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Chromosomal Screening

   

Early Screening: First Trimester

At your initial prenatal visit, you were given a substantial amount of information regarding options for care during your pregnancy. One important choice is whether or not to have screening for chromosomal abnormalities such as Down syndrome.

Down syndrome is the result of an extra chromosome 21. The main concern with Down syndrome is mental retardation and an increased risk of birth defects, especially heart defects. There is nothing that prospective parents can do to cause or prevent Down syndrome. About 1 in 800 babies are born with Down syndrome. The risk of having a baby with Down syndrome increases as maternal age increases but can occur at any age.

Trisomy 18 and Trisomy 13 result from an extra chromosome 18 and 13, respectively. These chromosomal abnormalities cause serious physical birth defects and severe mental retardation. Most babies with Trisomy 18 and Trisomy 13 are lost before delivery or shortly after birth. As with Down syndrome, the risk of Trisomy 18 or Trisomy 13 increases as maternal age increases.

First Trimester Screening

This test combines a blood test done between 9-13 weeks with an ultrasound done between 11-14 weeks. The ultrasound measures the thickness of a fluid layer behind the baby’s neck (nuchal translucency). This test detects roughly 85 percent of pregnancies with Down syndrome and 90 percent of pregnancies with Trisomy 18 & Trisomy 13 at a 5 percent “screen positive” rate. In other words, 5 percent of women who have the First Trimester Screening Test will have a “screen positive” result. The vast majority of these babies are normal, but in this 5 percent of women are 85 percent of pregnancies with Down syndrome and 90 percent of pregnancies with Trisomy 18 and Trisomy 13. These women are then offered diagnostic testing (CVS or amniocentesis). If the blood test is done at least several days before the ultrasound, results will be available at the time of the ultrasound.

This test offers a high detection rate of chromosomal abnormalities with the information being available early in pregnancy. This allows for the option of CVS, as well as amniocentesis, if diagnostic testing is desired. However, the detection rate for chromosomal abnormalities is not as high as with Sequential Screening (see below). Also this option does not include a blood test at 15 to 16 weeks, which also screens for certain birth defects such as spina bifida (also called Neural Tube Defects). Therefore, this test usually is followed by a second ultrasound at 18 to 22 weeks. This second ultrasound is a more accurate way to assess the baby’s development than the 15 to 16 week blood test.

Sequential Screening

The sequential approach to screening for chromosomal abnormalities combines the First Trimester Screening with a second trimester blood test done as early as 15 weeks. The results of each of the tests are given out as soon as available. This test detects about 95 percent of pregnancies with Down syndrome at a “screen positive” rate that is slightly higher than the First Trimester Screening Test. As with First Trimester Screening, most women with a “screen positive” Sequential Test will have a normal baby.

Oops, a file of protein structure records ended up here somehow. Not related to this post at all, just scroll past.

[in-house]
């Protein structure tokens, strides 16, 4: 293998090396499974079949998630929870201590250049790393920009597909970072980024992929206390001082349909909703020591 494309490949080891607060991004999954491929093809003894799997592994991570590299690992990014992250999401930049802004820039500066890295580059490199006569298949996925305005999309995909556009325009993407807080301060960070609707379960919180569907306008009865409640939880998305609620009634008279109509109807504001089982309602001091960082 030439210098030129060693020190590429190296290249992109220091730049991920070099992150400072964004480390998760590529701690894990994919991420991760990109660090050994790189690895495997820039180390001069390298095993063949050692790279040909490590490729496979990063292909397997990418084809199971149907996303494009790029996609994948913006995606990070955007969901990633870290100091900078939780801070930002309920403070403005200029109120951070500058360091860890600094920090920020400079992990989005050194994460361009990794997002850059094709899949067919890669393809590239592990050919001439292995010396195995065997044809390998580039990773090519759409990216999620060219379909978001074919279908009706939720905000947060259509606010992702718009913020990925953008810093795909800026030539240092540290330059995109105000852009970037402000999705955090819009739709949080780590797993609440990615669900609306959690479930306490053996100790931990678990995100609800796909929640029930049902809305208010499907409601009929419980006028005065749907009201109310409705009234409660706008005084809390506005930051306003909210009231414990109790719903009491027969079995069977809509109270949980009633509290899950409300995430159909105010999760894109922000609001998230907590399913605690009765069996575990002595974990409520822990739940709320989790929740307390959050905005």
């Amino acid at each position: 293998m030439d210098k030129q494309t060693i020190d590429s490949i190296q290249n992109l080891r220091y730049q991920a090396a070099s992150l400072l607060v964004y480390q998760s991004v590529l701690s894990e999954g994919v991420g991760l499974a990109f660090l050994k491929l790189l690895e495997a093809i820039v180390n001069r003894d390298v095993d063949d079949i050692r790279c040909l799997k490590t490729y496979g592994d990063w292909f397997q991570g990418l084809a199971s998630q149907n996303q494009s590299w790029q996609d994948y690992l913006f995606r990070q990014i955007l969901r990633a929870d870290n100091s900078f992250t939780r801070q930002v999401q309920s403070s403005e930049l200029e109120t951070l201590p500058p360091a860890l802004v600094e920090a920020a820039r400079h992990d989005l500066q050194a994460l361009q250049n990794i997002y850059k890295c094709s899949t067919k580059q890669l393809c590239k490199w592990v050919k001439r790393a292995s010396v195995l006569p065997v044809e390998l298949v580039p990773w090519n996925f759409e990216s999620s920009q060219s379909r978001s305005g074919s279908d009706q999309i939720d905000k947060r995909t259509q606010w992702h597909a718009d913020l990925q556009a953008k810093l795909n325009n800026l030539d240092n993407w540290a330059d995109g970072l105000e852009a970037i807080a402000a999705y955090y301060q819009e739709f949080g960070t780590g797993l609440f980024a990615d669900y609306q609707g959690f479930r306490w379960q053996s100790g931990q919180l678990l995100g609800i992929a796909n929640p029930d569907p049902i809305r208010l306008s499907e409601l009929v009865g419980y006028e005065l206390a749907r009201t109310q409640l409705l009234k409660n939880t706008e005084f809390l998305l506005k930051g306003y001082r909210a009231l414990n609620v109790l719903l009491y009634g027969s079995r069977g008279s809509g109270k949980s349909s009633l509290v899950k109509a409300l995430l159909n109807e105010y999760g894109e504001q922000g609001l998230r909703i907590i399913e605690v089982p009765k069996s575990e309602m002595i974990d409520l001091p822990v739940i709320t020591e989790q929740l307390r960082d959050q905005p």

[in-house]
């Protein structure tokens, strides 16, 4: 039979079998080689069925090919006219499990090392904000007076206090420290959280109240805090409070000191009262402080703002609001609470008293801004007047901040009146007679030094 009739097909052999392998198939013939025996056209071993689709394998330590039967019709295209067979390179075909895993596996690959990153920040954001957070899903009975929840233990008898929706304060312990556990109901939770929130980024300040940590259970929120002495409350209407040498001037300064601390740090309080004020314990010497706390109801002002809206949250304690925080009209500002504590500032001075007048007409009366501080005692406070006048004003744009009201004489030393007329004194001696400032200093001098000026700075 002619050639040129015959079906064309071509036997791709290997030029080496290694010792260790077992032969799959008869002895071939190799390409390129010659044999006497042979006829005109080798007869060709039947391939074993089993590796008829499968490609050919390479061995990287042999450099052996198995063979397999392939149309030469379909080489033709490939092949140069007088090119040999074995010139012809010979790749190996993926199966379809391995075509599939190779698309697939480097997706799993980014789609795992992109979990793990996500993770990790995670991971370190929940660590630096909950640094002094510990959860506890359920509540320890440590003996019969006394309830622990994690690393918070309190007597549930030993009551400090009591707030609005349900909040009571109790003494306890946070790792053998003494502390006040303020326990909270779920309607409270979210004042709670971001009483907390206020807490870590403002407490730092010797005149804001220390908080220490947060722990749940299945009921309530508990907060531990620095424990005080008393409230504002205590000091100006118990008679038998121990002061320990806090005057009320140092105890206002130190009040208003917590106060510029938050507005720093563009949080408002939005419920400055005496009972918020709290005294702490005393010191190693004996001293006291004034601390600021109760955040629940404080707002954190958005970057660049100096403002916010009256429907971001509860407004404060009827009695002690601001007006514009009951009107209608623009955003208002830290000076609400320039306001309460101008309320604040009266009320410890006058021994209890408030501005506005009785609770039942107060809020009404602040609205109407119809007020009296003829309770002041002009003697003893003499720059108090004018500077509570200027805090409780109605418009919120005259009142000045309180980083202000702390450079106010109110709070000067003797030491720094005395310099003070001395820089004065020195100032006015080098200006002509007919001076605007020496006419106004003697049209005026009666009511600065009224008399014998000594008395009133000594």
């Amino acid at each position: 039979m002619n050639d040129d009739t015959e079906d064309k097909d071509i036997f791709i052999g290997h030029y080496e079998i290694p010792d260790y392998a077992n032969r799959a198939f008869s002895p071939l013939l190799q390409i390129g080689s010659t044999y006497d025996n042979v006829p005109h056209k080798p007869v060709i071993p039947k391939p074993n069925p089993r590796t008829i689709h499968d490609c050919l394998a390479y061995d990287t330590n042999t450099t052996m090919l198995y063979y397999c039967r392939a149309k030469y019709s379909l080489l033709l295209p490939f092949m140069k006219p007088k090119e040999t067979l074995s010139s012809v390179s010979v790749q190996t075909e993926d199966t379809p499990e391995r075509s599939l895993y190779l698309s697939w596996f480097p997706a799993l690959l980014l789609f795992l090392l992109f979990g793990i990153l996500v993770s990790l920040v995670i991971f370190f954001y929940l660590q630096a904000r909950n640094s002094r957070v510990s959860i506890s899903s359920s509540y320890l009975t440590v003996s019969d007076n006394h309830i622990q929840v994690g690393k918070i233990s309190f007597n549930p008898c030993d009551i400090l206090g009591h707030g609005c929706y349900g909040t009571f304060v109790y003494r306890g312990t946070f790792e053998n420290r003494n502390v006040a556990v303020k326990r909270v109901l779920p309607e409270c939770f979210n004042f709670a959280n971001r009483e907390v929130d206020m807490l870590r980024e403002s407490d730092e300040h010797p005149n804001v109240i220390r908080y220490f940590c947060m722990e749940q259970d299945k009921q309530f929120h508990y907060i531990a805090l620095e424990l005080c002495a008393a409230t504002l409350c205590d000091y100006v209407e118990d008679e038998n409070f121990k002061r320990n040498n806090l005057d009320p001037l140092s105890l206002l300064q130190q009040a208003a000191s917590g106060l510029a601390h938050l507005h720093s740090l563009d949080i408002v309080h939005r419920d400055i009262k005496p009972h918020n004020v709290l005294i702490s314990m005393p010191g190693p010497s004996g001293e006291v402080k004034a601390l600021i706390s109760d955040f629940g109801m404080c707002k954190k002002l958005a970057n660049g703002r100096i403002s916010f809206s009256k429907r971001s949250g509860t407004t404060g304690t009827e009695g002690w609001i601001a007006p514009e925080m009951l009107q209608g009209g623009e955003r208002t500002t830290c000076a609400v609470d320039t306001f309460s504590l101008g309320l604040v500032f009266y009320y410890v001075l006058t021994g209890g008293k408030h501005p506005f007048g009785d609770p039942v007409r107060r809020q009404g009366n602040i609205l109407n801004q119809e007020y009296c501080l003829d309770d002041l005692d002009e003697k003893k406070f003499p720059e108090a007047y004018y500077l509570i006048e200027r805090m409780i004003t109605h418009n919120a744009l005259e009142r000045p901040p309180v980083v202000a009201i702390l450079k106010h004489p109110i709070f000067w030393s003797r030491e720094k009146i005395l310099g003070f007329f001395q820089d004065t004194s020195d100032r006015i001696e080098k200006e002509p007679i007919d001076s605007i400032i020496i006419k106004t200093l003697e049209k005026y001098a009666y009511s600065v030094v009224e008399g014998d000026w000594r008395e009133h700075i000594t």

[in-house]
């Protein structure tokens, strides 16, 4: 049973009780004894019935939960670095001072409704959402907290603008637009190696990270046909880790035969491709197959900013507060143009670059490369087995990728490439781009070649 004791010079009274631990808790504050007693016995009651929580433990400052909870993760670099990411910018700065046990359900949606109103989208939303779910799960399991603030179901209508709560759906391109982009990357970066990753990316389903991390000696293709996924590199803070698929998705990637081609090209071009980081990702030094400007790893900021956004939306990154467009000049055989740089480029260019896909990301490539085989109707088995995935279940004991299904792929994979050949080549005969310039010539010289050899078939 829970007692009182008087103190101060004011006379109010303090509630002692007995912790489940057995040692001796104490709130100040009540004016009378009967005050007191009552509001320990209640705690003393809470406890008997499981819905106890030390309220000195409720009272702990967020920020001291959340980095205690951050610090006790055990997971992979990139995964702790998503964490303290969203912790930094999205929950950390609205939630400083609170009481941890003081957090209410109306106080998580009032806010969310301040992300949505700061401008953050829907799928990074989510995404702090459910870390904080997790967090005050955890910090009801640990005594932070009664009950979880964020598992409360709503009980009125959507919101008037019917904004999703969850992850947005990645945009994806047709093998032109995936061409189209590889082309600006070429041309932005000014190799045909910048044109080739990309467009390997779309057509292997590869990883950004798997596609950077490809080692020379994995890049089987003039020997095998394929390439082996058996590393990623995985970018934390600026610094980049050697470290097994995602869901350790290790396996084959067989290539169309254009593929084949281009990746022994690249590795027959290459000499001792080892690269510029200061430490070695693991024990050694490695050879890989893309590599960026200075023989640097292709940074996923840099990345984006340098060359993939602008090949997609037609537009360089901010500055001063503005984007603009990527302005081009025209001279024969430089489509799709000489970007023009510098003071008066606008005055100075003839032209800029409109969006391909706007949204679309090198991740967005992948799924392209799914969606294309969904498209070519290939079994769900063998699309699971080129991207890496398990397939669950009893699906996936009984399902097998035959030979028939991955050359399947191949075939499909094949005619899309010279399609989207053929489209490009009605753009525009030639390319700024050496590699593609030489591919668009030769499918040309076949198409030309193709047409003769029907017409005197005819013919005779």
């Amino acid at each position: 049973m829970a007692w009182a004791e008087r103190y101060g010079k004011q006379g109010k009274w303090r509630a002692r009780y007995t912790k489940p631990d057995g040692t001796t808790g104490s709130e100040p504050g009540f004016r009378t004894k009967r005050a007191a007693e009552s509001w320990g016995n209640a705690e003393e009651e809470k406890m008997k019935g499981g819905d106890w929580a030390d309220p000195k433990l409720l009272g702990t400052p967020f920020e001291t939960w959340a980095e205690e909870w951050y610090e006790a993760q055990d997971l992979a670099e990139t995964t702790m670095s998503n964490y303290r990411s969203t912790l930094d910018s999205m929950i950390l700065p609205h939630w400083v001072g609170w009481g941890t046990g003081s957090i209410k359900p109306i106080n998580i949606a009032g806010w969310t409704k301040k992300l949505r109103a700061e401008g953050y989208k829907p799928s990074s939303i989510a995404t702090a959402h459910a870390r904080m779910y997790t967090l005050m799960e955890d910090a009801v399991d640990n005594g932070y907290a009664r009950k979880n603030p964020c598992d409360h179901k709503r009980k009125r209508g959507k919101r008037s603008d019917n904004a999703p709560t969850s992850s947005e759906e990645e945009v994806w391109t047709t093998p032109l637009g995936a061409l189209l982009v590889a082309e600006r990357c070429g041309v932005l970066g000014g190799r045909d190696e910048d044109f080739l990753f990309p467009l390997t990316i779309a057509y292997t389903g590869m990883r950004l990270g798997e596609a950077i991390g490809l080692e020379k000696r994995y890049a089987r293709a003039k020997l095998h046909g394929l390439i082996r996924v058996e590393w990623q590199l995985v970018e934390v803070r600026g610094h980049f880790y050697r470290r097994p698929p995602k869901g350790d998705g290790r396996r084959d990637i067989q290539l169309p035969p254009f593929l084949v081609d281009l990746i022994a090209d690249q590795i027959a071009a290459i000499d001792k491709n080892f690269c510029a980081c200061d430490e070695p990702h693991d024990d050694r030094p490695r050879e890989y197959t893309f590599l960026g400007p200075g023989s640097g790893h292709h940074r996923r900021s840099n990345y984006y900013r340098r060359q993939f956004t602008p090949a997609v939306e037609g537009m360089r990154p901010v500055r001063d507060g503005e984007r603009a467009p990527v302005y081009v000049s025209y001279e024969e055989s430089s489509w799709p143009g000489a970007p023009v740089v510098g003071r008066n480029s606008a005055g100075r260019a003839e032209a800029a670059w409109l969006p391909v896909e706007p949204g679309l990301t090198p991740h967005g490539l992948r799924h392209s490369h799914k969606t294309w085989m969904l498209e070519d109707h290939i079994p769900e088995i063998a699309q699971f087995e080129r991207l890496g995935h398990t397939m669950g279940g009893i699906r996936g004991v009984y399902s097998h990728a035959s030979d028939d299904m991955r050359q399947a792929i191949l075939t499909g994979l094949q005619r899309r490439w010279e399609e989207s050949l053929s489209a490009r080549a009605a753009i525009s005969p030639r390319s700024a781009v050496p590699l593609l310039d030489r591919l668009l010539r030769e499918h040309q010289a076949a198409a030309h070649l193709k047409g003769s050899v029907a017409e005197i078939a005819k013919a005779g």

This option provides the highest detection rate. Those patients at higher risk after First Trimester Screening will have the option of early diagnostic testing (CVS), while those at lower risk can still have the second trimester blood test and higher detection rate. However, it is not known at what First Trimester Screening result  (1 in 50,  1 in 100, etc.) diagnostic testing should be offered. Since this approach has a slightly higher “screen positive” rate, it could lead to more diagnostic tests being performed compared to First Trimester Screening.

Diagnostic Tests versus Screening

Screening tests identify a population of women who are at risk of having a baby with a chromosomal abnormality. Screening tests do not provide a diagnosis. Instead they predict the likelihood of a chromosomal abnormality being present. Screening tests carry no risk to the pregnancy. Therefore, most women with a “screen positive” result have a normal baby, but the risk is increased for a chromosomal abnormality being present. These women are then offered diagnostic testing. A “screen negative” result does not guarantee a normal baby, but the risk for the baby having a chromosomal abnormality would be very low.

Although currently available screening tests have relatively high detection rates at low screen positive rates, the main disadvantage of screening tests is that they do not detect all chromosomal abnormalities, but instead provide an individual risk assessment for Down syndrome and Trisomy 18 & Trisomy 13. Diagnostic tests are highly accurate in detecting chromosomal abnormalities, but they are associated with a small risk of miscarriage. Diagnostic tests include Chorionic Villus Sampling (CVS) and amniocentesis.

CVS can be performed at 10 to 12.5 weeks and involves removal of a small amount of placental tissue. The risk of miscarriage is about 1 in 100. Amniocentesis is performed as early as 15 weeks and involves removal of a small amount of amniotic fluid. The risk of miscarriage is usually quoted as 1 in 300. However, more recent studies suggest the risk may be less.

Your doctor will offer you the option of screening for chromosomal abnormalities, but you are not required to have it. The choice is yours. The same is true for diagnostic testing. If a test is “screen positive”, the results will be explained to you in detail and the option of diagnostic testing will be reviewed.